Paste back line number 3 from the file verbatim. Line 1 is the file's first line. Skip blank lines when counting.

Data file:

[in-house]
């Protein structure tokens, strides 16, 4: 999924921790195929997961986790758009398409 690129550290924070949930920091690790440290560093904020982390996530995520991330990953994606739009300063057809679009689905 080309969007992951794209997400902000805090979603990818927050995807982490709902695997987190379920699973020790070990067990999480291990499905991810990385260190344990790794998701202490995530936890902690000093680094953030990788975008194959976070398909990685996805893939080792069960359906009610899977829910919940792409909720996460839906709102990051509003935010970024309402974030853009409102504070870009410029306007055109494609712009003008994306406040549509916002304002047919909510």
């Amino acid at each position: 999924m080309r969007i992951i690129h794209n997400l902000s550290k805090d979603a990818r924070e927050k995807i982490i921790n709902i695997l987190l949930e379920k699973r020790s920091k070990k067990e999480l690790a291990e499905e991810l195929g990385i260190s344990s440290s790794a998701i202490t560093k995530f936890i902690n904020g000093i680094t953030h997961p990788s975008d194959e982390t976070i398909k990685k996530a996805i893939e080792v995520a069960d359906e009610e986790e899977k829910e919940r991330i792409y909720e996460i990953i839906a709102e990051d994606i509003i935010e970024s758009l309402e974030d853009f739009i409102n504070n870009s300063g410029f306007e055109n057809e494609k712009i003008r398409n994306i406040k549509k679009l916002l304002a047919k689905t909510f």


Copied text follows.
């Amino acid at each position: 999924m080309r969007i992951i690129h794209n997400l902000s550290k805090d979603a990818r924070e927050k995807i982490i921790n709902i695997l987190l949930e379920k699973r020790s920091k070990k067990e999480l690790a291990e499905e991810l195929g990385i260190s344990s440290s790794a998701i202490t560093k995530f936890i902690n904020g000093i680094t953030h997961p990788s975008d194959e982390t976070i398909k990685k996530a996805i893939e080792v995520a069960d359906e009610e986790e899977k829910e919940r991330i792409y909720e996460i990953i839906a709102e990051d994606i509003i935010e970024s758009l309402e974030d853009f739009i409102n504070n870009s300063g410029f306007e055109n057809e494609k712009i003008r398409n994306i406040k549509k679009l916002l304002a047919k689905t909510f």